- IRS issues further clarification on RMD provisions of CARES Act. On June 23, the IRS issued additional guidance that clarified some confusing aspects of the waiving of RMDs for 2020. The guidance indicated that all RMDs taken in 2020 were eligible to be rolled back into an individual's account. Prior to the guidance, there had been some uncertainty about whether an RMD taken in January would be eligible for a rollover. In addition, the agency states that any RMDs taken in early 2020 are not subject to the 60-day rule; the deadline for rollovers was extended to August 31. The IRS also waived the "one rollover every 12 months" rule. This ensures that individuals who, for example, take their RMD in monthly installments could roll any or all of those distributions back into their account. Further details can be found here.
- Department of Labor (DOL) unveils new fiduciary proposal. The DOL on June 29 proposed a new rule to govern investment advice in retirement accounts that would allow financial advisors to provide fiduciary advice and still receive compensation in some situations. The long-awaited proposal is the department's attempt to revise its standards after the so-called "fiduciary rule" was vacated by the courts in 2018. The proposal would provide exemptions under the Employee Retirement Income Security Act (ERISA) to allow fiduciaries to receive compensation for advice as they act in the retirement savers' best interests. The proposal reinstates the five-part test under ERISA to determine who is a fiduciary. The rule aligns with the SEC's Regulation Best Interest, the new standard for broker-dealers and investment advisors who provide advice that went into effect on June 30. The DOL proposal will now be subject to a 30-day public comment period. It could be finalized by the end of the year.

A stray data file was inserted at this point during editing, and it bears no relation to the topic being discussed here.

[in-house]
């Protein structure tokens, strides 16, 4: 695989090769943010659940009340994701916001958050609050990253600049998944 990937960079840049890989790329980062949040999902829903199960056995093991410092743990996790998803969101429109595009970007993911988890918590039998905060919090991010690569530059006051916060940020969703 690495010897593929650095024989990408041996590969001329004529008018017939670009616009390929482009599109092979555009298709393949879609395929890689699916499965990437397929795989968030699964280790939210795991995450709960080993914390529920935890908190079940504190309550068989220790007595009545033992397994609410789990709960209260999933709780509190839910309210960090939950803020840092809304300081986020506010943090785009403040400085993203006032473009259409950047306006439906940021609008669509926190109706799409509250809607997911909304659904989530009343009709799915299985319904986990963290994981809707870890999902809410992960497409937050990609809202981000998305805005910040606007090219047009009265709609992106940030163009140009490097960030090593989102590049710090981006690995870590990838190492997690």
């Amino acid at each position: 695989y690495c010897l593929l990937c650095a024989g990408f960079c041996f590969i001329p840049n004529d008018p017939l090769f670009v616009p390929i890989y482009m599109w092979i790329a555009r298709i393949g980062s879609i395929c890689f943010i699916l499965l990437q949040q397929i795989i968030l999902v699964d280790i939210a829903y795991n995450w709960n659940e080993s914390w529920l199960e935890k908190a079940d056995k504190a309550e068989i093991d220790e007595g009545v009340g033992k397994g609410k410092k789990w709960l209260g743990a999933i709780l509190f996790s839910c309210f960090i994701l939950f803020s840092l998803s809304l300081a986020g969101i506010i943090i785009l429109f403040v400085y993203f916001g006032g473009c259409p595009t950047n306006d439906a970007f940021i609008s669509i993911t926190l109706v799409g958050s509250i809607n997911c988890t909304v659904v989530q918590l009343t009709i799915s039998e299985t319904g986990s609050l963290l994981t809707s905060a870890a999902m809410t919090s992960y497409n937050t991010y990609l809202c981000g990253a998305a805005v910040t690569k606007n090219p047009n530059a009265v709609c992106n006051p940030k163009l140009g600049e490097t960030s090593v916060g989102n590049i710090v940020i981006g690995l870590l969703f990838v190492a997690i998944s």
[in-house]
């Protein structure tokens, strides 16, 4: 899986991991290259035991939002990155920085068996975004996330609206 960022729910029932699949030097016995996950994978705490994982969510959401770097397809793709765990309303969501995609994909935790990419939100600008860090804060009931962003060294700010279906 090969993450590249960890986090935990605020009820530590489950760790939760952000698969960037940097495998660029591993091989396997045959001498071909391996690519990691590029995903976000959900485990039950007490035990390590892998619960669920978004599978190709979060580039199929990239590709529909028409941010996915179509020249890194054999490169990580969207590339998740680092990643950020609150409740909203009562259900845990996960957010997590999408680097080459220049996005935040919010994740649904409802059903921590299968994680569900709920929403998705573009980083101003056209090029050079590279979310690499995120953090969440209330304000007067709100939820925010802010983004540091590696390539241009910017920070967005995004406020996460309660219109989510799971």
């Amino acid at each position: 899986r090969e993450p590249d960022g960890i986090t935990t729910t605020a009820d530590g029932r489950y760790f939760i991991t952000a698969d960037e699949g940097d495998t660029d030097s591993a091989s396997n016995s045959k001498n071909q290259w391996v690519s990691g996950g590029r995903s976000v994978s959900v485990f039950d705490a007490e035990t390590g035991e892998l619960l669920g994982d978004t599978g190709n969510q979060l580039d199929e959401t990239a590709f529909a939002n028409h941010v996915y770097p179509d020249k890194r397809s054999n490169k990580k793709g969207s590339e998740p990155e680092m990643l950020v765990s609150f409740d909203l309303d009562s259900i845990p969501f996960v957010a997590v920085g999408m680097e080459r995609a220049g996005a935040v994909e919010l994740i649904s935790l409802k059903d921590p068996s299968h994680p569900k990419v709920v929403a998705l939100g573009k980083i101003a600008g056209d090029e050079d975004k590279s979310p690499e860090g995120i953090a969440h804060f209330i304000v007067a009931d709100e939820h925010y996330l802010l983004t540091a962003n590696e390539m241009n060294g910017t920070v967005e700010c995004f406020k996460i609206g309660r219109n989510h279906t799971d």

- New electronic delivery rules. On May 21, the DOL finalized a much-anticipated rule making it easier for employers to deliver retirement plan information to participants electronically. The new rule allows for delivery of information to participants by e-mail and by posting certain information on a website, but also allows for participants to choose to receive information in paper form.
- DOL issues guidance making it possible for 401(k) plans to invest in private equity funds. Pension funds have long had the ability to invest in private equity, and the new guidance will "level the playing field for ordinary investors," according to Labor Secretary Eugene Scalia. The opening of defined contribution plans to private equity investment options is not without controversy, and it remains to be seen how many plans will make it an option.
Voting uncertainty may dominate the months ahead
Finally, as we move through the summer, the election will increasingly become front and center. Former Vice President Joe Biden has secured the Democratic nomination; his selection of a running mate is expected by August. Both parties will hold their conventions in late August (significantly modified due to the coronavirus), and then the campaign for the White House will move into high gear.
For investors, however, the part of the election that may be the most important is the battle for control of the Senate. Republicans hold a 53-47 advantage at the moment, but there are 23 Republican-held seats up for re-election this November, and just 12 Democratic-held seats. While a Democratic majority is far from a sure thing, momentum in recent weeks seems to be favoring Democrats. Republicans have very tough battles on their hands to hold seats in Arizona, Colorado, Maine, Montana and North Carolina, and seats in Georgia and Iowa are also looking very competitive. Republicans are favored to pick up a seat currently held by a Democrat in Alabama, but there are few other opportunities for Republicans on the Senate map. Democrats are heavily favored to retain their majority in the House of Representatives, so control of the Senate (along with the White House) will be critical to determining what the policy agenda will look like in 2021. We'll have a more in-depth preview in the next edition of this newsletter in the fall.
But the X-factor now is looking to be what impact dramatic changes in voting may have on the fall election. Due to the pandemic, many states are turning to voting by mail rather than in person. The rules for voting by mail vary widely from state to state, which is likely to be confusing to voters and could increase turnout in some areas while dampening turnout in others. And the process for authenticating and counting ballots will be much more challenging and slow. The very real possibility exists that we will not know who won the White House or which party controls the Senate on Election night, or for days afterwards. Expect an increasing focus in the months ahead on the implications of significant changes to voting procedures on the outcome this November.